Le Mans '66 (aka Ford v Ferrari) review by Mark McPherson - Cinema Paradiso
I’ll be honest; racing films tend to bore me. While looking spiffy with multiple machines zooming across a track, some of them spend so much time trying to catch up with the cars and their allure that the picture loses sight of itself, falling back on melodrama to carry. I wasn’t particularly enthused about a picture that seems to be more about the thrill of the race than a more personal sense of winning. But for shifting the race itself to be one of fulfillment and yearning, I must admit that James Mangold’s Ford v Ferrari had me wrapped up in the race.
A lot of forces came together for the grand event of Ford competing and winning in the legendary Le Mans race of the 1960s. Carroll Shelby (Matt Damon) has run the race before and is now a struggling designer. Ken Miles (Christian Bale) is a WWII veteran struggling to make it as both a mechanic and racer. Fortunately for both of them, the Ford motor company is also struggling and needs them, even if they don’t know it. While the stuffy CEO Henry Ford II (Tracy Letts) isn’t so easily swayed by such a suggestion as racing in the Le Mans, Ford’s vice-president Lee Iacocca (Jon Bernthal) seeks out Carroll. Carroll seeks out Ken. And before the two old friends know it, they’re working on a race car for Ford they plan to drive.
Mangold’s direction not only finds a lot of amazing shots but finds something special within the characters. It’s interesting that both Carroll and Ken are not committed to driving a car in Le Mans to make amends or finally beat their rival. If anyone is a rival here, it is Ford. When Carroll is hired, Ken warms him that a large corporation like that will come down on him with conditionals and hold him back from making the fastest vehicle. Sure enough, Ford does come down with harsh demands, specifically that Ken can’t drive as he’s not the image that Ford wants. After all, Henry finds the likes of James Bond to be a deviant not worth chasing and other executives look upon Ken as a beatnik, which could just be their own jargon for ugly people.
On one hand, this kind of framing doesn’t present an immediate conflict but a much different one. The only huge stakes are for Carroll when, at one point, he puts his garage on the line to see if Ken can win in a race to prove he’s worthy of Le Mans. They succeed and from that point forward it’s mostly making sure the executives don’t interfere too much in the process of building and racing, which they constantly do. There is, however, a more engaging concern of whether or not Ken’s car will hold up on the track for going so fast. He can certainly push a car to its limits but whether the car can take it is another story. And as the race proceeds, both beating the other racers and surviving a 24-hour race create becomes intense.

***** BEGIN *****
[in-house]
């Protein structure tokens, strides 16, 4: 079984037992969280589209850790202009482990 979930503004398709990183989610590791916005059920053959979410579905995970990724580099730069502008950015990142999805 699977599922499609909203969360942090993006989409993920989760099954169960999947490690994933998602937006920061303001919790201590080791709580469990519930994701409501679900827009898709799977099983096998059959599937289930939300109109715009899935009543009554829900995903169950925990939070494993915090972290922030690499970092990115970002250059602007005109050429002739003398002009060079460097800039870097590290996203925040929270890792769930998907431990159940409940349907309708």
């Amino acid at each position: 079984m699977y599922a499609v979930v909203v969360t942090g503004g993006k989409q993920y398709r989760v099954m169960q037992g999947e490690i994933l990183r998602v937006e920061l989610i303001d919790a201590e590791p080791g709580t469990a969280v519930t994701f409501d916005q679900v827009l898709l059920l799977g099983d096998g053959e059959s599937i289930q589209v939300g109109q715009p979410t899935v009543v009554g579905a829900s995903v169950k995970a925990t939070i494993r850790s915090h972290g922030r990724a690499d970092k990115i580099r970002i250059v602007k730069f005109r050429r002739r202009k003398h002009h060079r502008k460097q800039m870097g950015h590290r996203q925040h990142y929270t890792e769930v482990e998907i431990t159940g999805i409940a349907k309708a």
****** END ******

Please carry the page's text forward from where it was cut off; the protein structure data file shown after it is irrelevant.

I must admit that the race scenes really got me engaged for how well they are shot. Free of most shakey cam techniques and inappropriate angles, it’s clear what is going on in nearly every scene. Scenes of cars toppling and exploding don’t feel like standard ramping of tension but real concern when considering the possibility of death. This is stressed in a particularly great scene where Ken tests a car just as the brakes go out and the car is set aflame. He gets out just in time but Ken’s son later questions how his dad survived. As long as you get out, Carroll’s assistant stresses, you’ll be fine. This particularly nerve-wracking during the Le Mans as it starts with Ken’s door not closing all the way, leading to the door being smashed into place with a hammer. It’s both a callback to the beginning of the film with its insistence on blunt fixing issues but also a twinge of fear for the race ahead.
There’s a more lingering question about how much Ford screws with racing and the development of car production that never feels fully addressed. But for maintaining focus on both Carroll and Ken as two spirited and emotional geniuses just yearning for cars, their comradery shines bright in the picture. It’s also a strong performance by both Damon and Bale, even if they must get into a scene of fighting each other with groceries. As someone who never quite grasped all the mechanical terms and appreciate the lineage of the story, I found myself so enthralled by Ford V Ferrari on many levels.